Across the table, Gimli puts down his mug, “You may know the dances of the Hobbits, Rohan, and Gondor, but what would be most impressive is if you knew the dances of the dwarves.”
Your eyes light mischievously, “Name one and see, Master Dwarf!”
Gimli ponders for a second, “The March of the Lonely Mountain?”
“Ah yes, always a pleasure to dance, though I personally prefer the Ered Luin variant. It’s a bit more lively.”
Gimli frowns, “You’re bluffing.”
“Would you like to put me to the test?” You laugh, standing up. “This song has the beat for it.”
Gimli laughs and drains the rest of his mug. Then he slams it down on the table and stands, “Aye it does.”
Merry and Pippin watch with wide eyes as you and the dwarf begin to dance. This dance is very different from the others. You stomp the floor and beat your hands together, sidestepping and swinging back and forth. As you dance, you feel a clear sense of the sturdiness of the mountain and the strikes of a smith’s hammer. The dance is rough like the untamed mountainside yet as clear cut as a polished adamant. You spin and weave, pounding the floor and raising your arms. Finally the dance subsides and you’re left flushed and breathless.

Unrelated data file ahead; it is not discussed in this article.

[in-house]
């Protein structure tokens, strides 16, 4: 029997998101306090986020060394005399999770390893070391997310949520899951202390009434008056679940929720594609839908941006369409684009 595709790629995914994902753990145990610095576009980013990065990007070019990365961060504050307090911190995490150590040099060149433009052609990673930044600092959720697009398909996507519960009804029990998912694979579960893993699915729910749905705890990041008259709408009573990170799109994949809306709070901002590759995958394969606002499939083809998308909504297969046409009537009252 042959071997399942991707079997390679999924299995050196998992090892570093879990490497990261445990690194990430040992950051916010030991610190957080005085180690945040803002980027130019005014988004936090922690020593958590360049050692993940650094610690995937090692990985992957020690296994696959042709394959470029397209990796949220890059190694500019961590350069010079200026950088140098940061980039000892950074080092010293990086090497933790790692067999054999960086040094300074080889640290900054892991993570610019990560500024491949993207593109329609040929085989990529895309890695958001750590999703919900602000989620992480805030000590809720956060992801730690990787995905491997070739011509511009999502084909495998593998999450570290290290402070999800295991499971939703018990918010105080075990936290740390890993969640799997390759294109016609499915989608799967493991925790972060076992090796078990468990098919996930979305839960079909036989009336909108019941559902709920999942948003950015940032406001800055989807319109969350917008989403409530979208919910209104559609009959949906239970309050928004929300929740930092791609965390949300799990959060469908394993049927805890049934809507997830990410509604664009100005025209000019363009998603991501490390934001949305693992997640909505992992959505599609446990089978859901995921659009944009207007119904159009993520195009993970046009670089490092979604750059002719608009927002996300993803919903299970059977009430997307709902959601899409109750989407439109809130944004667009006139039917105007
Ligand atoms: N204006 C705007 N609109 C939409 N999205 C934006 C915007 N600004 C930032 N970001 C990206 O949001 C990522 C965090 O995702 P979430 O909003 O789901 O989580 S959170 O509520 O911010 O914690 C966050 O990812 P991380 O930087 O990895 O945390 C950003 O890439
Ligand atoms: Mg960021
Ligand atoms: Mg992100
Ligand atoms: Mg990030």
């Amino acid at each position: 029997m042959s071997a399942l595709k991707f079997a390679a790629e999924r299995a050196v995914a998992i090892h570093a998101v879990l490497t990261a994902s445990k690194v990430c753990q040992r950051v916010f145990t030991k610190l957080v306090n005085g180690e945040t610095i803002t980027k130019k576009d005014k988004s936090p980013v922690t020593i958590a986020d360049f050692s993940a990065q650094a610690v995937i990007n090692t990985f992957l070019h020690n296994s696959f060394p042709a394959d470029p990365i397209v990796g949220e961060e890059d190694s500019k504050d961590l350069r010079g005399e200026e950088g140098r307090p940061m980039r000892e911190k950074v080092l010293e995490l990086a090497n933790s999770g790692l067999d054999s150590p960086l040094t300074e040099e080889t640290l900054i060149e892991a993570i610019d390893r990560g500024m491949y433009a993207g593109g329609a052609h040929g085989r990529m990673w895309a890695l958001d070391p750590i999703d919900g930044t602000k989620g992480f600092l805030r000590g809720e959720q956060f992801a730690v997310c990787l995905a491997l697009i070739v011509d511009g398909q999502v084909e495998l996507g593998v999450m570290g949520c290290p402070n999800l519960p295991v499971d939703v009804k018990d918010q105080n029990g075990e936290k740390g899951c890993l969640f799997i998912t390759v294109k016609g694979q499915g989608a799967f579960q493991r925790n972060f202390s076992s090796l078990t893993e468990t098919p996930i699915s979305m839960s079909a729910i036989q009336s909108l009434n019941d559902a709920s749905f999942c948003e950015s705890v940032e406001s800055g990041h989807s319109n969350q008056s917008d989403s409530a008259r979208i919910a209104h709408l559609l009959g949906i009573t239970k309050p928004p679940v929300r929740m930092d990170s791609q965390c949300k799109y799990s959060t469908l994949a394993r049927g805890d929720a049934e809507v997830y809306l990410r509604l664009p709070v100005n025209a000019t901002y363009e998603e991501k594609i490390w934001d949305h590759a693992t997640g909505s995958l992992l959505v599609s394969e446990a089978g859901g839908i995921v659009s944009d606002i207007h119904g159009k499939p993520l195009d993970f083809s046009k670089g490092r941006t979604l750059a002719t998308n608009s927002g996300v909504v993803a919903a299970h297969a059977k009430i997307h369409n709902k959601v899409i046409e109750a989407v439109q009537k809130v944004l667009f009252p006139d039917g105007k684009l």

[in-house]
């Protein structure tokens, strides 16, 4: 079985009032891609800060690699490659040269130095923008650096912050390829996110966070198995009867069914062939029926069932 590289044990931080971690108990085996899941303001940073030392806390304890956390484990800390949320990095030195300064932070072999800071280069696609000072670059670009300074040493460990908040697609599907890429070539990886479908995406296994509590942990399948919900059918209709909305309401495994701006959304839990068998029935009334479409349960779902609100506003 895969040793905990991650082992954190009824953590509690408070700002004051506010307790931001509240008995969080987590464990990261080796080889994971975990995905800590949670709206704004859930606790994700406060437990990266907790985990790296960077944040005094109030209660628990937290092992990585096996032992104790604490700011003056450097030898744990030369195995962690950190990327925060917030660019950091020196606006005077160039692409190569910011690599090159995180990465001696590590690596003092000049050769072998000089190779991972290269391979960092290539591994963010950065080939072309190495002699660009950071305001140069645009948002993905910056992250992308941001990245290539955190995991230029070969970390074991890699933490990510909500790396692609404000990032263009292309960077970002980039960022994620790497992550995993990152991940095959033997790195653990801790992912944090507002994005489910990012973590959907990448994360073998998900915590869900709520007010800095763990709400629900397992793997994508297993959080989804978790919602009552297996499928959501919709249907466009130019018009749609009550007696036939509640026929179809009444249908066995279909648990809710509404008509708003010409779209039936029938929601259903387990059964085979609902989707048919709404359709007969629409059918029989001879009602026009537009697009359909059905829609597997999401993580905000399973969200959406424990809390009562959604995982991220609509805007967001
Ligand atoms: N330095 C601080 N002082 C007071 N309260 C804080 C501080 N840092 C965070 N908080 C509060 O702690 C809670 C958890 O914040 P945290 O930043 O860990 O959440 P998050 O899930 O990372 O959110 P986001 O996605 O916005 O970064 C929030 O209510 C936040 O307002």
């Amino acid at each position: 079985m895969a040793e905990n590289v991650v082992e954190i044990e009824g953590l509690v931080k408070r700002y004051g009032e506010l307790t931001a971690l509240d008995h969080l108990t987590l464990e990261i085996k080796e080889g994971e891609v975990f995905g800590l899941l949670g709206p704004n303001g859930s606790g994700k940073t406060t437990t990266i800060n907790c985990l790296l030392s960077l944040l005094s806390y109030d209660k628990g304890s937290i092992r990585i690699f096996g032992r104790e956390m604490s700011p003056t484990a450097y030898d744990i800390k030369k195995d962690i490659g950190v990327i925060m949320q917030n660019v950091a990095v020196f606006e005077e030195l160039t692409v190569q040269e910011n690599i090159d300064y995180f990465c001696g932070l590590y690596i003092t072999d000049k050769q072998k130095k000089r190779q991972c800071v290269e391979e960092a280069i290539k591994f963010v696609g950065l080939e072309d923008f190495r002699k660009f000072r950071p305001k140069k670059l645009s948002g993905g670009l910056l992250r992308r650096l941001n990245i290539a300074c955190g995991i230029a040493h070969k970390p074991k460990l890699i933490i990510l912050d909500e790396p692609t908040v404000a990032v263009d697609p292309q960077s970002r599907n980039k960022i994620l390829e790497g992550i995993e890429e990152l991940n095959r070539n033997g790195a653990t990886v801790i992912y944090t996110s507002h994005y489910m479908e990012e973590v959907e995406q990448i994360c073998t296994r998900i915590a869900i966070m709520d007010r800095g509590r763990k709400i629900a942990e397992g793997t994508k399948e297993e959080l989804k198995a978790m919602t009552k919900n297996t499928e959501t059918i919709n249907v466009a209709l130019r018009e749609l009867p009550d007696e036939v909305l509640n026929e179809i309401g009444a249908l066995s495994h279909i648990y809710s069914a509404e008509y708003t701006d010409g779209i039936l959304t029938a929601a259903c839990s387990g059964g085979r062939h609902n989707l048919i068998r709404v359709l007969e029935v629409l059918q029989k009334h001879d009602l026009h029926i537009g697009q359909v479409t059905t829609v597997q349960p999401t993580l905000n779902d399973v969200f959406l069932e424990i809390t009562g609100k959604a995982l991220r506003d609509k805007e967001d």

Gimli shakes his head in wonder as the pair of you walk back to the table, “As I said, I am truly impressed. Where, by chance, did you learn our dances?”
You breath deeply, “An expedition a few hundred years ago, where a band of my people and yours found they were traveling along the same road. Despite the usual animosity between us, our kin decided to reach out in friendship. My brothers conversed mostly of smithing, but I yearned knowledge of a different sort. I haven’t had a chance to practice since then, so I fear I lagged through some parts.”
“Nonsense! My people couldn’t have chosen a better recipient for that knowledge. Just don’t go spreading it too carelessly.”
“Not to fear, Master Dwarf, I made a promise not to do that long ago.”
Gimli nods in satisfaction before setting off to refill his mug.
Alone at the side of the dance floor, you look around. Pippin and Merry have run off to the other side of the room and are dancing the Bywater Jig again, this time joined by Frodo and Sam. Eowyn and Faramir dance nearby the halflings and Gandalf has disappeared. Finally your gaze rests on Legolas, sitting alone and watching the dance floor thoughtfully.
You walk lightly across the floor and slide into the seat next to him, placing your arm on the table, “Where wanders the Prince of Mirkwood? His physical presence is here, but his mind is not.”
Legolas shakes himself from his thoughts and turns toward you, “My thoughts are on the journey ahead. To Fangorn, the glittering caves, and eventually home.”